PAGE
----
18 July 2011

Eight Cousins

This year eight cousins in my parents' family have planned weddings. Some have already happened and some are yet to come. Two of these cousins are my sons. I’ve thought a lot about weddings this year, including my own. We have wedding traditions in our family—religious covenants, quilt-making, showers, invitations, food, cakes, and family gatherings. 

Medieval wedding: this was the theme for the
wedding of one of my sons
Thinking about these experiences in the lives of our sons and our nieces and nephews, my husband and I got out our digital recorder and recorded our memories of our wedding day—how we felt, where we ate, the family and friends that celebrated with us and our honeymoon. One of my nieces found an on-line site to record the story of her engagement and the dates and times of their planned celebrations. Another niece kept us updated each day on facebook. My sisters and I have relayed wedding news via email, phone calls and personal visits, as well as the traditional announcements. We even had a reunion-type sleepover party working on wedding quilts.

Hearing the thoughts and feelings of others has clarified some of the experiences I had as a young 20-year-old bride. Insights that I never had before have come to me. My love and appreciation for my husband of 44 years has increased. I looked back into my family history for accounts of family weddings to share. Here is what the grandfather of these eight cousins, Bert Whitney, wrote about his courtship and their subsequent wedding festivities.

When I decided to call a girl named Anne Christensen, I was very doubtful that she would accept a date with me, so I kept talking to her on the phone non-stop, and she didn't have a chance to answer me until I paused for a breath. She quickly said, "Yes, I'd love to go."  She later told she was wondering if she would ever get a chance to accept that date.  I had known Anne's older brothers for several years and also knew her father through church associations, but my friends and I referred to Anne and her friends as "The Cradle Roll." Now she was all grown up, very pretty, and had a nice friendly personality.

That first date was to go to the Lake Mead to swim and was on the 4th of July, 1946. We were together a lot from that time on, sometimes double dating or going places with church groups. There were also several dances at the church, which we attended. It was the custom at that time to fill out a dance card at the beginning of the dance so you knew who you would be dancing with for each dance (each had a number). It was also the custom for the Church leaders to exchange dances with the youth, so most of the time was spent dancing with the wives of the bishopric, the young men leaders etc., and usually only the first, last, and one in the middle with your date.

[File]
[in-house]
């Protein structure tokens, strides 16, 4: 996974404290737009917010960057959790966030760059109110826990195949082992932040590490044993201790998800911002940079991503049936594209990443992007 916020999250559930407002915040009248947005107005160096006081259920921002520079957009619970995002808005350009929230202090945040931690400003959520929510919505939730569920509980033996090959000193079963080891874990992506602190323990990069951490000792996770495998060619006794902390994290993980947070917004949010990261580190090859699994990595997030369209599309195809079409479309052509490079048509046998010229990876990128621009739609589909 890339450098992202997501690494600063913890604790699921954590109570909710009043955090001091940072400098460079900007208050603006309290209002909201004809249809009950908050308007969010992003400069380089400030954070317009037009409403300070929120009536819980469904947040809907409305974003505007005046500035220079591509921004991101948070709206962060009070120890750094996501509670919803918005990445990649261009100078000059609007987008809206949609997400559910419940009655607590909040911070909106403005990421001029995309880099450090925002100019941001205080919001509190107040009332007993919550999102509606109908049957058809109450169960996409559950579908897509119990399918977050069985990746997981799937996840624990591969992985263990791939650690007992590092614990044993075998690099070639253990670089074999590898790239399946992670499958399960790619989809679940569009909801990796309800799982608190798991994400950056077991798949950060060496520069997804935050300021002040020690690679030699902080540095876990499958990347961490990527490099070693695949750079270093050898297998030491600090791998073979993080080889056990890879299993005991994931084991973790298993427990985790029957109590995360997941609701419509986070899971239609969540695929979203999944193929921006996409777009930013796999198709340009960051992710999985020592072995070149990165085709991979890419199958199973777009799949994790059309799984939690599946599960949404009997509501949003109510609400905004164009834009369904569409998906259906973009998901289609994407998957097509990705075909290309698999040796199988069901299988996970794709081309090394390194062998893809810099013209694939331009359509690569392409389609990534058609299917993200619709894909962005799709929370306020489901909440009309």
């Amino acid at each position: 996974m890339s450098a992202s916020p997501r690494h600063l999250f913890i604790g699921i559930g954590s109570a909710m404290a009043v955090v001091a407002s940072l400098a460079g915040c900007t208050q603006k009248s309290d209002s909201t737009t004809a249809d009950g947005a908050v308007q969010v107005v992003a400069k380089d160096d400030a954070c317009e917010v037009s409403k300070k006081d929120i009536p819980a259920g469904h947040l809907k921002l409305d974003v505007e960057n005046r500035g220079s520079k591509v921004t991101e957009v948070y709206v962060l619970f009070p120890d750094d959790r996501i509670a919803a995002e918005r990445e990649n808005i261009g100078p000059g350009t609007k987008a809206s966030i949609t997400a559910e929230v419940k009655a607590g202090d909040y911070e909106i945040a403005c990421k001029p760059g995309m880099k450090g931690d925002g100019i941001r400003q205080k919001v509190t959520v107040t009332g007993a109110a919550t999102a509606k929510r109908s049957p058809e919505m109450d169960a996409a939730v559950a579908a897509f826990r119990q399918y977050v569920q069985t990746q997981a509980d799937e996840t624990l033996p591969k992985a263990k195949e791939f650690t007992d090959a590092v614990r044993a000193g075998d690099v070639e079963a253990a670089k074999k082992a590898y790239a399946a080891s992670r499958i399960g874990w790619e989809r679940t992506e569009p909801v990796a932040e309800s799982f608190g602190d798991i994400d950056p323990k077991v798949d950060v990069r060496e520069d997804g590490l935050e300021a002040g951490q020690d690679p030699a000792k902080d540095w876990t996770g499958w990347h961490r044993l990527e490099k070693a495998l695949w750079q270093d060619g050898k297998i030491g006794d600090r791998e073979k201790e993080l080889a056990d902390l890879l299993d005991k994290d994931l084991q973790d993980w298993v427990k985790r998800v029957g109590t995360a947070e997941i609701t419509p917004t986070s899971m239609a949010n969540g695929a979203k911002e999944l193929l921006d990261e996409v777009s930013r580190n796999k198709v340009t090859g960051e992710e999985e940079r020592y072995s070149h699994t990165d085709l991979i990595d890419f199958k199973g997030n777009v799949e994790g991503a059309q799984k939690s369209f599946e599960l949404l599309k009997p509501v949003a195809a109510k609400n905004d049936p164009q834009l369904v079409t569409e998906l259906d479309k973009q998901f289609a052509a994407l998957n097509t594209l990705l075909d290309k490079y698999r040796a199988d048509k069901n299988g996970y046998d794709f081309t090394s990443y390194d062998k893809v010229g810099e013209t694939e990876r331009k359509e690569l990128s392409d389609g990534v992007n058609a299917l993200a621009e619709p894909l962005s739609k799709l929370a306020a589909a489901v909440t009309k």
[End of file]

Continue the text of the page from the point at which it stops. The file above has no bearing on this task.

Wedding license application

On one occasion during our dating period, I was involved in the pouring of a sidewalk at a ranch called "Warm Springs," where I worked part-time. We were late getting it formed up and poured, so the concrete wasn't ready to finish until past time for a date I had with Anne that night. There were no phones in the area, so I couldn't call; we were planning to go to Charleston Mountain with a group for a cook-out. She told them to go on without us, and she waited for more than an hour for me. When I finally got to her house, she was there alone, and I was very unsure of how I would be received, but after I explained what had happened, she forgave me, and we had a fun evening playing games together.

All the time we were dating we talked about when we would get married, never if we would. We decided that I would go to school in San Luis Obispo, California and study electronic engineering on the G.I. bill (A veteran’s benefit which paid tuition and books, and a stipend of $120 per month).  We chose the date of August 20, 1946 to be married so we could pursue this goal together. The St. George Temple was closed at that time so Anne's parents and her brother Don drove us to Salt Lake for the event. We received our endowments and then were sealed (married) by Elder Mark E. Peterson of the Council of the Twelve. Elder Peterson was a friend of Anne's parents and grandparents.
August 1946: Bert and Anne Whitney at their reception

The trip to and from Salt Lake along with the other stresses of the occasion were very tiring for both of us, so it took a while to recover. We stayed about a week with Anne's parents and had a reception there in the meantime. Her parents gave up their bedroom for us so that was our honeymoon, I guess. When we loaded up our 1935 Chevy two door sedan with all our worldly goods and were on our way to a new adventurous life together, I finally had Anne all to myself. It was a great feeling.